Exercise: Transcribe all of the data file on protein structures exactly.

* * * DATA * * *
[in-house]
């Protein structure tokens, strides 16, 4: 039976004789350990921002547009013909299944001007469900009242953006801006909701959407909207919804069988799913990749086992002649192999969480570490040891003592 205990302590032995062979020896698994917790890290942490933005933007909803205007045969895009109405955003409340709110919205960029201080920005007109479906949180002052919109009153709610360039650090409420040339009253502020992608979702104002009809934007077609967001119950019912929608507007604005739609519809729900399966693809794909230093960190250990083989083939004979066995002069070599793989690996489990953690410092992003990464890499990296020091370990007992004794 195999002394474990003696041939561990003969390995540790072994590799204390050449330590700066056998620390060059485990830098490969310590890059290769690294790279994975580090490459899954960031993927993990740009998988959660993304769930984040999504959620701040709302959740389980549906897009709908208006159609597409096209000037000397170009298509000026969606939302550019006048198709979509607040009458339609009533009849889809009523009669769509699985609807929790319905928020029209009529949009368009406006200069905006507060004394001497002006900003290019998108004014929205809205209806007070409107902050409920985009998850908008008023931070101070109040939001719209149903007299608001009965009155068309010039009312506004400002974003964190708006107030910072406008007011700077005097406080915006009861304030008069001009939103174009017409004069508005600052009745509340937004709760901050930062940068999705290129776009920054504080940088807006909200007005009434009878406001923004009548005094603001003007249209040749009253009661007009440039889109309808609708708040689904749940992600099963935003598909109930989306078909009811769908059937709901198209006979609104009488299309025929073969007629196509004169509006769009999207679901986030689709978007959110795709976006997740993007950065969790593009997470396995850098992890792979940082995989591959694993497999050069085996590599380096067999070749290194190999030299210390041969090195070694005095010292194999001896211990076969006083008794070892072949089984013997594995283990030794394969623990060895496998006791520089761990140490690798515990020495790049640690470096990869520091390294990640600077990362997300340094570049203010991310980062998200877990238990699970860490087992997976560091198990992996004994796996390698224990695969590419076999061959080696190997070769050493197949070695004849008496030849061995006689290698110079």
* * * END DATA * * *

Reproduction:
[in-house]
């Protein structure tokens, strides 16, 4: 039976004789350990921002547009013909299944001007469900009242953006801006909701959407909207919804069988799913990749086992002649192999969480570490040891003592 205990302590032995062979020896698994917790890290942490933005933007909803205007045969895009109405955003409340709110919205960029201080920005007109479906949180002052919109009153709610360039650090409420040339009253502020992608979702104002009809934007077609967001119950019912929608507007604005739609519809729900399966693809794909230093960190250990083989083939004979066995002069070599793989690996489990953690410092992003990464890499990296020091370990007992004794 195999002394474990003696041939561990003969390995540790072994590799204390050449330590700066056998620390060059485990830098490969310590890059290769690294790279994975580090490459899954960031993927993990740009998988959660993304769930984040999504959620701040709302959740389980549906897009709908208006159609597409096209000037000397170009298509000026969606939302550019006048198709979509607040009458339609009533009849889809009523009669769509699985609807929790319905928020029209009529949009368009406006200069905006507060004394001497002006900003290019998108004014929205809205209806007070409107902050409920985009998850908008008023931070101070109040939001719209149903007299608001009965009155068309010039009312506004400002974003964190708006107030910072406008007011700077005097406080915006009861304030008069001009939103174009017409004069508005600052009745509340937004709760901050930062940068999705290129776009920054504080940088807006909200007005009434009878406001923004009548005094603001003007249209040749009253009661007009440039889109309808609708708040689904749940992600099963935003598909109930989306078909009811769908059937709901198209006979609104009488299309025929073969007629196509004169509006769009999207679901986030689709978007959110795709976006997740993007950065969790593009997470396995850098992890792979940082995989591959694993497999050069085996590599380096067999070749290194190999030299210390041969090195070694005095010292194999001896211990076969006083008794070892072949089984013997594995283990030794394969623990060895496998006791520089761990140490690798515990020495790049640690470096990869520091390294990640600077990362997300340094570049203010991310980062998200877990238990699970860490087992997976560091198990992996004994796996390698224990695969590419076999061959080696190997070769050493197949070695004849008496030849061995006689290698110079």